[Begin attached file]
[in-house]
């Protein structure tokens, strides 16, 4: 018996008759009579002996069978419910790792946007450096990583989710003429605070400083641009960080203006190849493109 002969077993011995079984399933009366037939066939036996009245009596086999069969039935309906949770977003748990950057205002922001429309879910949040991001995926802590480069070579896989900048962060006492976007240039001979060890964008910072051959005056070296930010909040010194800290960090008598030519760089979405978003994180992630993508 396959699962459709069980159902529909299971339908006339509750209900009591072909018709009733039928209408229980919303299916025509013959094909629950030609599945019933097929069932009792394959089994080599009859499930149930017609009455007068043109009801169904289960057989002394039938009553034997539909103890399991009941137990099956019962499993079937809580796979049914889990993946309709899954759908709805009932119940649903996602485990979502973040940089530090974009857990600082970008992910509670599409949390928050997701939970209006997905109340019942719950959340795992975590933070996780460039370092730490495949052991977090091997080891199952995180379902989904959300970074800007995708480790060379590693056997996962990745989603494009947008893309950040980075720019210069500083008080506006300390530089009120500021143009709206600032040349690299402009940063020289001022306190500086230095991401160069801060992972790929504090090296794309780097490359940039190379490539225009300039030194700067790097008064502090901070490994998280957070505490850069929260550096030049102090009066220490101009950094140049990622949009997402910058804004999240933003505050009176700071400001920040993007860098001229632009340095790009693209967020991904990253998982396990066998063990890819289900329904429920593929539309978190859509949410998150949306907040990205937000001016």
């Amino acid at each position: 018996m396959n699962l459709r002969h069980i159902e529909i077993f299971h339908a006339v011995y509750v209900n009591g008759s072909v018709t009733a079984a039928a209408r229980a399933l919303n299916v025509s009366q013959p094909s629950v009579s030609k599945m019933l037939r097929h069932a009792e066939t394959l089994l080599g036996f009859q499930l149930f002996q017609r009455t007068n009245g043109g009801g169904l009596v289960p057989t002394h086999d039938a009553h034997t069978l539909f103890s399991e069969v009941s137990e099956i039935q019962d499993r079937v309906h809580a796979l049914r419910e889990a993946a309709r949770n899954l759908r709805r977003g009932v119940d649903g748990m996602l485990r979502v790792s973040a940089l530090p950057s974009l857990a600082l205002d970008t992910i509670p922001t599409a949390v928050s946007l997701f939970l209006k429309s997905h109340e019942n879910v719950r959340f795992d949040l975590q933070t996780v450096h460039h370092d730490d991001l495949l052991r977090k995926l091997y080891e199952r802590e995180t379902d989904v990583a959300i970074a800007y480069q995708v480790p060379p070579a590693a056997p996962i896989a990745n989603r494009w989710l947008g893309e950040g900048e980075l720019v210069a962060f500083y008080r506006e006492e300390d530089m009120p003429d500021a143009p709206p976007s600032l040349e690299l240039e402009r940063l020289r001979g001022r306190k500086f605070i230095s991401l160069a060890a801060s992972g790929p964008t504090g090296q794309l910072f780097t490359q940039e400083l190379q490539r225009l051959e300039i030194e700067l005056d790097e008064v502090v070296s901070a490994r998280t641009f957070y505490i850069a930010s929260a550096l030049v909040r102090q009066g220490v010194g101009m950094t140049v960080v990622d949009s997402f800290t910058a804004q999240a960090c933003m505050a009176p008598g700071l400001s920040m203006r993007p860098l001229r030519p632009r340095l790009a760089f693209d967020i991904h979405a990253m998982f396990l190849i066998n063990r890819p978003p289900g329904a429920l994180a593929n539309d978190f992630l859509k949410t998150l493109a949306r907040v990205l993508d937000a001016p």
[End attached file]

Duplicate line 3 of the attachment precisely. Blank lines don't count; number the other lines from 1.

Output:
């Amino acid at each position: 018996m396959n699962l459709r002969h069980i159902e529909i077993f299971h339908a006339v011995y509750v209900n009591g008759s072909v018709t009733a079984a039928a209408r229980a399933l919303n299916v025509s009366q013959p094909s629950v009579s030609k599945m019933l037939r097929h069932a009792e066939t394959l089994l080599g036996f009859q499930l149930f002996q017609r009455t007068n009245g043109g009801g169904l009596v289960p057989t002394h086999d039938a009553h034997t069978l539909f103890s399991e069969v009941s137990e099956i039935q019962d499993r079937v309906h809580a796979l049914r419910e889990a993946a309709r949770n899954l759908r709805r977003g009932v119940d649903g748990m996602l485990r979502v790792s973040a940089l530090p950057s974009l857990a600082l205002d970008t992910i509670p922001t599409a949390v928050s946007l997701f939970l209006k429309s997905h109340e019942n879910v719950r959340f795992d949040l975590q933070t996780v450096h460039h370092d730490d991001l495949l052991r977090k995926l091997y080891e199952r802590e995180t379902d989904v990583a959300i970074a800007y480069q995708v480790p060379p070579a590693a056997p996962i896989a990745n989603r494009w989710l947008g893309e950040g900048e980075l720019v210069a962060f500083y008080r506006e006492e300390d530089m009120p003429d500021a143009p709206p976007s600032l040349e690299l240039e402009r940063l020289r001979g001022r306190k500086f605070i230095s991401l160069a060890a801060s992972g790929p964008t504090g090296q794309l910072f780097t490359q940039e400083l190379q490539r225009l051959e300039i030194e700067l005056d790097e008064v502090v070296s901070a490994r998280t641009f957070y505490i850069a930010s929260a550096l030049v909040r102090q009066g220490v010194g101009m950094t140049v960080v990622d949009s997402f800290t910058a804004q999240a960090c933003m505050a009176p008598g700071l400001s920040m203006r993007p860098l001229r030519p632009r340095l790009a760089f693209d967020i991904h979405a990253m998982f396990l190849i066998n063990r890819p978003p289900g329904a429920l994180a593929n539309d978190f992630l859509k949410t998150l493109a949306r907040v990205l993508d937000a001016p």